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When did it all happen?

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Expressing time-specific actions

In this lesson, we will go over various ways to express actions that take place in a certain time-frame. In particular, we will learn how to say: 1) an action has just been completed, 2) an action is taken immediately after another action took place, 3) an action occurs while another action is ongoing, and 4) one continuously repeats an action.

Expressing an action that was just completed using 「~ばかり」

This is a very useful grammar that is used to indicate that one has just finished doing something. For instance, the first time I really wished I knew how to say something like this was when I wanted to politely decline an invitation to eat because I had just eaten. To do this, take the past tense of verb that you want to indicate as just being completed and add 「ばかり」. This is used with only the past tense of verbs and is not to be confused with the 「ばかり」 used with nouns to express amounts.

Just like the other type of 「ばかり」 we have covered before, in slang, you can hear people use 「ばっか」 instead of 「ばかり」.

Using 「ばかり」 for actions just completed
You can treat the result as you would with any noun.
食べたばかり(だ)Just ate食べたばかりじゃないDidn't just eat


(1) すみません食べたばかりなので、お腹いっぱいです。
- Sorry, but I'm full having just eaten.

(2) 10キロ走ったばかりで、凄く疲れた
- I just ran 10 kilometers and am really tired.

(3) 帰ったばかりです。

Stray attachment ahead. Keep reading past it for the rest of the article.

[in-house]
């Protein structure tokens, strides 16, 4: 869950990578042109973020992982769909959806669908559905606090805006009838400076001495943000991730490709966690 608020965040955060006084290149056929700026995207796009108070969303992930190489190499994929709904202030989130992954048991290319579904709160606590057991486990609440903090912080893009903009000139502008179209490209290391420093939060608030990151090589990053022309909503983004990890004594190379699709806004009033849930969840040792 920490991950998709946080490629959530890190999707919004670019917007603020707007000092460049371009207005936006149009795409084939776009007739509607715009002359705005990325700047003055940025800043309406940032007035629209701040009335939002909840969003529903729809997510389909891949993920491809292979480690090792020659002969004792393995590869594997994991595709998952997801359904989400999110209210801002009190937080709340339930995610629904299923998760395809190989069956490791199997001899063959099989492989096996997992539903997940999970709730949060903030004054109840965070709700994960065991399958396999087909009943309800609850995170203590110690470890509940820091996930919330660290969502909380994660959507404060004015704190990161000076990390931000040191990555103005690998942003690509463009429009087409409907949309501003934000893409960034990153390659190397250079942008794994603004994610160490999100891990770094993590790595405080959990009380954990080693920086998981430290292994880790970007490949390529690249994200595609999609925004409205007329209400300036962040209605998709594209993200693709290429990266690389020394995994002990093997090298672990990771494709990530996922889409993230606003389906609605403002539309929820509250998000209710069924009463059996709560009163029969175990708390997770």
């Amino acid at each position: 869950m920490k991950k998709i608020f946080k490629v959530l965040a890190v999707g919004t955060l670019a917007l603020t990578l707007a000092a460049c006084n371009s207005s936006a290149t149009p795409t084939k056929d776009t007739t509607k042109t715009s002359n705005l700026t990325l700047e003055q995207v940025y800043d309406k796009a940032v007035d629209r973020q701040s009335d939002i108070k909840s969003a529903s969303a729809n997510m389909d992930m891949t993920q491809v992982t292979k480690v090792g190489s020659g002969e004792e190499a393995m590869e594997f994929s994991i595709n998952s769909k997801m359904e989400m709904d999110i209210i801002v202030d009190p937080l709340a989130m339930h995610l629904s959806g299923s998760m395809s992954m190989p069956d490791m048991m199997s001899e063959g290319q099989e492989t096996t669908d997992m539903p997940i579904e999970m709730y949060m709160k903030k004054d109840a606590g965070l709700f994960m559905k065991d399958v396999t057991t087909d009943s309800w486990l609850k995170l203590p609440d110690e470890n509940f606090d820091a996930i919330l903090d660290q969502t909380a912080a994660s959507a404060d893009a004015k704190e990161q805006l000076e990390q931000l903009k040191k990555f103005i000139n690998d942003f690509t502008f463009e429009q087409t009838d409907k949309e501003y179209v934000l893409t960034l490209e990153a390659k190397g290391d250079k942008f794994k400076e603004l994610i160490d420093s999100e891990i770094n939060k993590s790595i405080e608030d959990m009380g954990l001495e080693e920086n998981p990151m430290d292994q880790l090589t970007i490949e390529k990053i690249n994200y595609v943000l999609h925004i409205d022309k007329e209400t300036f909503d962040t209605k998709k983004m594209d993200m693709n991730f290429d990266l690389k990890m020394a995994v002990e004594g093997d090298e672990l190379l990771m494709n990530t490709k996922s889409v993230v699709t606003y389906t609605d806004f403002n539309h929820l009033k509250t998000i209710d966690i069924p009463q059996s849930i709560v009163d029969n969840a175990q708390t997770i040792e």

- I got back home just now.

Here are some examples of the abbreviated version.

(1) 昼ご飯食べたばっかなのに、もうお腹空いた
- Despite the fact that I just ate lunch, I'm hungry already.

(2) まさか起きたばっかなの?
- No way, did you wake up just now?

Using 「とたん」 to express something that occurred immediately after an action

Kind of as a supplement to 「ばかり」, we will cover one way to say something happened as soon as something else occurs. To use this grammar, add 「とたん」 to the past tense of the first action that happened. It is also common to add the 「に」 target particle to indicate that specific point in time.
Using 「とたん」 to indicate one thing happened right after another


(1) 開けたとたんに跳んでいった
- As soon as I opened window, cat jumped out.

For many more examples, check these examples sentences from our old trusty WWWJDIC.

An important thing to realize is that you can only use this grammar for things that occur immediately after something else and not for an action that you, yourself carry out. For instance, compare the following two sentences.

(誤) 映画観たとたんに、トイレ行きました
- (You carried out the action of going to the bathroom so this is not correct.)

(正) 映画観たとたんに、眠くなりました
- (Since becoming sleepy is something that happened outside your control, this sentence is ok.)

Using 「ながら」 for two concurrent actions

You can use 「ながら」 to express that one action is taking place in conjunction with another action. To use 「ながら」, you must change the first verb to the stem and append 「ながら」. Though probably rare, you can also attach 「ながら」 to the negative of the verb for express the negative. This grammar has no tense since it is determined by the second verb.
Using 「ながら」 for concurrent actions